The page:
• The Stars in My Pocket Like Grains of Sand by Samuel R. Delany
  • The Wild Shore by Kim Stanley Robinson
  • The Year’s Best Science Fiction edited by Gardner Dozois
  • West of Eden by Harry Harrison

  • Ancient of Days by Michael Bishop
  • Blood Music by Greg Bear
  • Brightness Falls from the Air by James Tiptree, Jr.
  • Contact by Carl Sagan
  • Cuckoo’s Egg by C. J. Cherryh
  • Ender’s Game by Orson Scott Card
  • Eon by Greg Bear
  • Firewatch by Connie Willis
  • Footfall by Niven and Pournelle
  • Helliconia Winter by Brian W. Aldiss
  • Robots and Empire by Isaac Asimov
  • Schismatrix by Bruce Sterling
  • The Cat Who Walks Through Walls by Robert A. Heinlein
  • The Handmaid’s Tale by Margaret Atwood
  • The Postman by David Brin

  • A Door into Ocean by Joan Slonczewski
  • Artificial Things by Karen Joy Fowler
  • Burning Chrome by William Gibson
  • Chanur’s Homecoming C. J. Cherryh
  • Count Zero by William Gibson
  • Foundation and Earth by Isaac Asimov
  • Hardwired by Walter Jon Williams
  • Heart of the Comet by Brin and Benford
  • Marooned in Realtime by Vernor Vinge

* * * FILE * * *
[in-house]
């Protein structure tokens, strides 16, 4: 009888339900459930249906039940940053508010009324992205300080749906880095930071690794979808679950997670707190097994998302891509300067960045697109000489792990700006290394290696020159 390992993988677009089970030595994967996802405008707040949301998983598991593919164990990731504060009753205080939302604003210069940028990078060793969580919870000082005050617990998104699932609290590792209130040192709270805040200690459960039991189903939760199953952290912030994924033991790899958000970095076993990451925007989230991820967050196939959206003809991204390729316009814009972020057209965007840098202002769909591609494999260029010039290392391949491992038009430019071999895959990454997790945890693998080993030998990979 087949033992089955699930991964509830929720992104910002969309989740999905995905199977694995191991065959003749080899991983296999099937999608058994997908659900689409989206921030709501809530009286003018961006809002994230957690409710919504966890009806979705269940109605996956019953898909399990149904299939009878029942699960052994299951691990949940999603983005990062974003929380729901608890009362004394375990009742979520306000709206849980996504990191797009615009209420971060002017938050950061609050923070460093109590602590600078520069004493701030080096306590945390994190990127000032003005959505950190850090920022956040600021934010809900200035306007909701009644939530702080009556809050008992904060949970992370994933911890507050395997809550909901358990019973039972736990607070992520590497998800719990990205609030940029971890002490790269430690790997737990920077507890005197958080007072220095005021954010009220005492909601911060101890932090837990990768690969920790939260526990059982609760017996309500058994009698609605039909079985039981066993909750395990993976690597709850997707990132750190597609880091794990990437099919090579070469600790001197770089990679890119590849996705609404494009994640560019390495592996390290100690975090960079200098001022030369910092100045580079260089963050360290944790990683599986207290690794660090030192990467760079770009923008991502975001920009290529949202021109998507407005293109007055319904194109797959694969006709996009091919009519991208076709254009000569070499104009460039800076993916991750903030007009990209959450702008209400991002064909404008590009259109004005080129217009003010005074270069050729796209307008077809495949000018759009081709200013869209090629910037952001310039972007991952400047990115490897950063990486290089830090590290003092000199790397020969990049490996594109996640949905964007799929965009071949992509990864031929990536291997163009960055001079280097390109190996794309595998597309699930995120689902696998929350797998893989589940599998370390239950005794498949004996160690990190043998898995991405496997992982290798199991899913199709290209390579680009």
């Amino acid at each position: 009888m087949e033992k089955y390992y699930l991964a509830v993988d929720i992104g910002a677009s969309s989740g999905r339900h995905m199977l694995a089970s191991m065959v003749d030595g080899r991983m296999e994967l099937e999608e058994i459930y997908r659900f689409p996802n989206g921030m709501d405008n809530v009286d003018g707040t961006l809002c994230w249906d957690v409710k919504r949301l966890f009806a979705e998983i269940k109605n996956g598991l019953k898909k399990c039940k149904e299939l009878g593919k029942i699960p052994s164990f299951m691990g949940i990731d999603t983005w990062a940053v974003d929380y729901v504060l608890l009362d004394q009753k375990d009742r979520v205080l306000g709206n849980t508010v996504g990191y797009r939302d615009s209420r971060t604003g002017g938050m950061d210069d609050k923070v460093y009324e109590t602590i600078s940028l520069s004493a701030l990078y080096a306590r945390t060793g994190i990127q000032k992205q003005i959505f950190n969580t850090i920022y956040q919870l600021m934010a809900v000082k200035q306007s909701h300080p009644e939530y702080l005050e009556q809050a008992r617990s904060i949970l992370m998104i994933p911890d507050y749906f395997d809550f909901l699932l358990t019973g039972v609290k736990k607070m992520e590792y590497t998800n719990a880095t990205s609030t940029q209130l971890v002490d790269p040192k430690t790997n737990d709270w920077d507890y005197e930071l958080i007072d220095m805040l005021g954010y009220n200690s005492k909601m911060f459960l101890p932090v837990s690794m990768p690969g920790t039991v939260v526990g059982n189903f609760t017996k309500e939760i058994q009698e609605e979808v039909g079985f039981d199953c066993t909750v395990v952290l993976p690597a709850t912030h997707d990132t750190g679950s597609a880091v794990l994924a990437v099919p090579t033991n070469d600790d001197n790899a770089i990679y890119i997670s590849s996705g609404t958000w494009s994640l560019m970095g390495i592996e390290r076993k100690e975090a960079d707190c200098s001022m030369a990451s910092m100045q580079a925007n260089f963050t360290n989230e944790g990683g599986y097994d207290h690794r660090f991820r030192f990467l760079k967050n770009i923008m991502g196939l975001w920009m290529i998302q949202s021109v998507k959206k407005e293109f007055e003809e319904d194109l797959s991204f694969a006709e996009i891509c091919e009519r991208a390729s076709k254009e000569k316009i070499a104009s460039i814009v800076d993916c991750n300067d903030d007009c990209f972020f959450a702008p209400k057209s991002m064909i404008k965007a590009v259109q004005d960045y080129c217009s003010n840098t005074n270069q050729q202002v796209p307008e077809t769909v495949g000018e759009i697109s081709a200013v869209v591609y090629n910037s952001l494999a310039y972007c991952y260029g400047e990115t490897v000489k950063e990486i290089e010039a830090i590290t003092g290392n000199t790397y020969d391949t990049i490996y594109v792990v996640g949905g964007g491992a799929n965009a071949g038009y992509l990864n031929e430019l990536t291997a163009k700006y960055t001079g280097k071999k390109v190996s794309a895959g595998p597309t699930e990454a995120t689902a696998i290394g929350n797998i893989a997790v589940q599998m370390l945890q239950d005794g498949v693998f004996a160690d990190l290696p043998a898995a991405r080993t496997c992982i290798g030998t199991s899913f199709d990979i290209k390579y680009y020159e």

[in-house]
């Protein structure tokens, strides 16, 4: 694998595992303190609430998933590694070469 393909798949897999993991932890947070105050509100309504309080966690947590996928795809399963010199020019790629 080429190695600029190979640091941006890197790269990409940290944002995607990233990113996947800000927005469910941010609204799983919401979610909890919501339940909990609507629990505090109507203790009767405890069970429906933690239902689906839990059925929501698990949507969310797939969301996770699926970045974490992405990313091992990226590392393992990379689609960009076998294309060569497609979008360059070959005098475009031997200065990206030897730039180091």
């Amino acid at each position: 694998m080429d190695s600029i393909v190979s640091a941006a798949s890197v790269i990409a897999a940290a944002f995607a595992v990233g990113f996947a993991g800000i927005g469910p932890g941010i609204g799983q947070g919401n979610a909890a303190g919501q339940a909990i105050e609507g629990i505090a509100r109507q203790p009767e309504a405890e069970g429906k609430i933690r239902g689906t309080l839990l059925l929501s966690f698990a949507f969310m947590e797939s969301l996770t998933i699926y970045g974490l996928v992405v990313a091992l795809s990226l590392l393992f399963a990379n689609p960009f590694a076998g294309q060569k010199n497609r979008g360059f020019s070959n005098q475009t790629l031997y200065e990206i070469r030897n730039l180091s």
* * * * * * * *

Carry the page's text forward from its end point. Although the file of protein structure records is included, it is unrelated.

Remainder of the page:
• Mirrorshades edited by Bruce Sterling
  • Robot Dreams by Isaac Asimov
  • Shards of Honor by Lois McMaster Bujold
  • Soldier of the Mist by Gene Wolfe
  • Speaker for the Dead by Orson Scott Card
  • The Falling Woman by Pat Murphy
  • The Hercules Text by Jack McDevitt
  • The Ragged Astronauts by Bob Shaw
  • The Songs of Distant Earth by Arthur C. Clarke
  • The Warrior’s Apprentice by Lois McMaster Bujold
  • This Is the Way the World Ends by James Marrow

  • A Mask for the General by Lisa Goldstein
  • Consider Phlebas by Iain M. Banks
  • Dawn by Octavia E. Butler
  • Great Sky River by Gregory Benford
  • Life During Wartime by Lucius Shepard
  • Lincoln’s Dreams by Connie Willis
  • Mindplayers by Pat Cadigan
  • Replay by Ken Grimwood
  • Sphere by Michael Crichton
  • The Essential Ellison by Harlan Ellison
  • The Forge of God by Greg Bear
  • The Jaguar Hunter by Lucius Shepard
  • The Uplift War by David Brin
  • The Urth of the New Sun by Gene Wolfe
  • True Names … and Other Dangers by Vernor Vinge
  • Vacuum Flowers by Michael Swanwick
  • When Gravity Fails by George Alec Effinger

  • Becoming Alien by Rebecca Ore
  • Cyteen by C. J. Cherryh
  • Deserted Cities of the Heart by Lewis Shiner
  • Desolation Road by Ian McDonald
  • Eternity by Greg Bear
  • Falling Free by Lois McMaster Bujold
  • Full Spectrum edited by Aronica and McCarthy
  • Islands in the Net by Bruce Sterling
  • Mona Lisa Overdrive by William Gibson
  • Prelude to Foundation by Isaac Asimov
  • The Gate to Women’s Country by Sheri S. Tepper
  • The Gold Coast by Kim Stanley Robinson
  • The Healer’s War by Elizabeth Ann Scarborough
  • The Player of Games by Iain M. Banks
  • Wetware by Rudy Rucker

  • A Wall Around Eden by Joan Slonczewski
  • Good News From Outer Space by John Kessel
  • Grass by Sheri S. Tepper
  • Hyperion by Dan Simmons
  • Orbital Decay by Allen Steele
  • Patterns by Pat Cadigan